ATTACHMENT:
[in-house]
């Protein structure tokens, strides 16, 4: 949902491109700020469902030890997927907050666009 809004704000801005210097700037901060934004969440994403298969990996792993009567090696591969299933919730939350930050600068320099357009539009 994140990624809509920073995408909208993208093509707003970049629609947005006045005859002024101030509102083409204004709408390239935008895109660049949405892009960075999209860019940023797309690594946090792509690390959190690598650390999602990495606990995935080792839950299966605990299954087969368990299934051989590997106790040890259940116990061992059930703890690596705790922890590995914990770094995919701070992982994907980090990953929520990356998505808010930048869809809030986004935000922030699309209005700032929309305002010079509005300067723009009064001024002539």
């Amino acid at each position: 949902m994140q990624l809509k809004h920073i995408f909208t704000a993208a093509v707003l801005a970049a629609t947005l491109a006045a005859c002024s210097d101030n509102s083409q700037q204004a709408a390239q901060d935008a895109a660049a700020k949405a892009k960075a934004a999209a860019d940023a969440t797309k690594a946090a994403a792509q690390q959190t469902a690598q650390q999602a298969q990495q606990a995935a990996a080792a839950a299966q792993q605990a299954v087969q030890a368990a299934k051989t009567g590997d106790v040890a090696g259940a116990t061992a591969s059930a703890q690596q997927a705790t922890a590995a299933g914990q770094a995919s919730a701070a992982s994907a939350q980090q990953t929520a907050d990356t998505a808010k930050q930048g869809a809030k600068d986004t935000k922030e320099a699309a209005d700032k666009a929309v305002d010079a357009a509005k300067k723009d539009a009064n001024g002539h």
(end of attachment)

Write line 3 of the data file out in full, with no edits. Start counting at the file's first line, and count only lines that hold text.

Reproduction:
């Amino acid at each position: 949902m994140q990624l809509k809004h920073i995408f909208t704000a993208a093509v707003l801005a970049a629609t947005l491109a006045a005859c002024s210097d101030n509102s083409q700037q204004a709408a390239q901060d935008a895109a660049a700020k949405a892009k960075a934004a999209a860019d940023a969440t797309k690594a946090a994403a792509q690390q959190t469902a690598q650390q999602a298969q990495q606990a995935a990996a080792a839950a299966q792993q605990a299954v087969q030890a368990a299934k051989t009567g590997d106790v040890a090696g259940a116990t061992a591969s059930a703890q690596q997927a705790t922890a590995a299933g914990q770094a995919s919730a701070a992982s994907a939350q980090q990953t929520a907050d990356t998505a808010k930050q930048g869809a809030k600068d986004t935000k922030e320099a699309a209005d700032k666009a929309v305002d010079a357009a509005k300067k723009d539009a009064n001024g002539h």